It may be tempting for an editorial office to publish its journal on a research centre’s website, for example, or to create a page dedicated to its journal. It is indeed quite simple to create a web page and provide a list of published articles for each of the journal’s issue.
Then why choose to publish on a platform like the Centre Mersenne?
On publishing platforms, the durability of research papers is ensured. Indeed, as Paul-Henri Giraud points out in his article Comment commencer, poursuivre et pérenniser une revue en ligne? : «texts are converted into XML, which allows for long-term preservation regardless of future shifts in digital paradigms ».
In addition, tools such as LOCKSS (Lots of Copies Keep Stuff Safe) can be used to ensure that data is permanently stored on multiple sites. This shared storage operates by harvesting content from partner publishers.
The Centre Mersenne uses the long-term archiving solution CLOCKSS (Controlled-LOCKSS) for storage of its journals. Therefore, in the event of a publisher’s bankruptcy, withdrawal of a document’s online databases, deletion of related archives or disappearance of the Centre Mersenne, CLOCKSS guarantees that all documents will remain freely accessible.
And finally, these platforms can also make automatic deposits to archives or digital libraries. In this manner, the Centre Mersenne uploads all the content of mathematical journals in Numdam, the French digital library of mathematics.
Scientific journals are mainly intended for researchers, a demanding audience as readers but also as authors. Publishing on a platform can optimise a journal’s diffusion. In fact, not only does the journal become easily recongnisable as a “scientific journal”, but it also benefits from other journals’ visibility. After all, have we not all clicked on a nearby journal on a platform?
Predatory publishers are a growing threat, so institutional platforms are a solution which guarantees acknowledgement and also ensures the academic quality of its journals.
Publishing a journal online is not just about creating a web page with a list of links to the journal’s issues. A genuine editing effort is required to provide users with clear, sustainable and interoperable access to articles.
Platforms can support several formats: HTML, PDF, ePub, txt… By offering XML for structuring articles, platforms make it easy to create different formats for diffusion, all of which are homogeneous and accessible on various digital media. In addition, XML structuring renders the data interoperable, and hence ensures the data’s durability.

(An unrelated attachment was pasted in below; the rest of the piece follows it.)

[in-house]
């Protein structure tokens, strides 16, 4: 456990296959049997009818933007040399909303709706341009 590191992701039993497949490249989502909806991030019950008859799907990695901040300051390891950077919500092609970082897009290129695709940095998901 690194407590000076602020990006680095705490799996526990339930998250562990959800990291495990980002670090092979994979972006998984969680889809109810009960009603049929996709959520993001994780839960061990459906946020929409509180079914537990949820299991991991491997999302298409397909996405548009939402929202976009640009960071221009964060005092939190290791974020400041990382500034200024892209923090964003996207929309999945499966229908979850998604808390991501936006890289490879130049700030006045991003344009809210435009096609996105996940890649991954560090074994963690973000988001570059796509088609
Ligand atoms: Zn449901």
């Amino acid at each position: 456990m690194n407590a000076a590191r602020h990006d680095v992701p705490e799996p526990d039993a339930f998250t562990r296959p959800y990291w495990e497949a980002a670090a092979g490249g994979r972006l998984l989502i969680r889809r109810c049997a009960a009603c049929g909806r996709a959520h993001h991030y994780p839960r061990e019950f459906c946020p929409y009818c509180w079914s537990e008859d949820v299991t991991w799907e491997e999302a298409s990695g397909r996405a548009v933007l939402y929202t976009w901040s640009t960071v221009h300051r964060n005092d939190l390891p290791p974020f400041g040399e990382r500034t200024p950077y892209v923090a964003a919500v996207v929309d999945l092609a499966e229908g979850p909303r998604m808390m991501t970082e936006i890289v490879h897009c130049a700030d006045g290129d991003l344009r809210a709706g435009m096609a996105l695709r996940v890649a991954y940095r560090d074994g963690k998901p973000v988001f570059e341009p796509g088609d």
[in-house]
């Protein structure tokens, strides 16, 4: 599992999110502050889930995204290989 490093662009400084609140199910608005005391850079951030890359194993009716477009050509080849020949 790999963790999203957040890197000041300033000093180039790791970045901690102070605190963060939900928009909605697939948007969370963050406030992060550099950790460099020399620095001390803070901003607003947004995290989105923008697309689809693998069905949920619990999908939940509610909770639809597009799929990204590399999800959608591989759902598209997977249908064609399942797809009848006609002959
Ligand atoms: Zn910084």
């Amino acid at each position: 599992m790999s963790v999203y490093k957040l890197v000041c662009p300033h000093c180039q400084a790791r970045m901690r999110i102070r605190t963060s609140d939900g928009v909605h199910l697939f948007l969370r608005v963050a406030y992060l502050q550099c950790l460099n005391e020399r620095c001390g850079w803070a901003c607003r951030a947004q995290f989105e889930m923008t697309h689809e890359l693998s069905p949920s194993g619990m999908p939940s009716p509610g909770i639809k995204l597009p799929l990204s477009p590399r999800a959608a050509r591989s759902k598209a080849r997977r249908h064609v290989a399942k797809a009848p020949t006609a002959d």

Yet editing work is not limited to the XML structuring of documents. Publishing on a platform also gives access to related services: hosting, editing tools, maintenance, DOI attribution… The types of services are differentiated: specific publication services, support for the editorial process, plagiarism detection, editorial office, page layout, referencing…
On a platform, the journal benefits from dedicated publication services. For instance, platforms can create and host a customised website for each journal. The platform’s teams can provide service for designing the graphic charter. They can also manage DOI attributions.
designing the graphic charter. They can also manage DOI attributions. The following are examples of services in publication provided by the Centre Mersenne:
- Online services
- Creation and hosting of customised websites
- Personalised LaTeX template design
- DOI attributions
- Data interoperability
- Inserting links
- Support for indexing
- Long-term Preservation
N.B.: the cost of a DOI for a single journal is prohibitive: the annual subscription to Crossref costs $275, to which must be added the cost of each DOI, $1. This is why platforms have been developed to host journals and offer shared services that allow, for example, the cost of single DOIs to be reduced.
Using a platform gives access to editorial management tools, such as Lodel on Open Edition or OJS at the Centre Mersenne. These tools are content managers dedicated to scientific publishing. The OJS software also manages the overall peer review process.
Such platforms also provide assistance for page layouts and data structuring. The Centre Mersenne, for example, ensures standardisation of articles, which includes “a layout according to the journal’s customised LaTeX template”.
Platforms can also provide services dedicated to referencing. For example, journals from Prairial are referenced in 7 different databases. Journals in Open Edition are harvested and referenced within specific tools used by libraries, such as EBSCO.
An editorial secretarial service can be provided by certain platforms, as is the case at the Centre Mersenne, for managing of the publication review process, coordinating the editorial team, etc. Others may offer training or support to editorial offices.
Some platforms may also offer various services such as plagiarism detection, consultation of statistics, tools training, etc.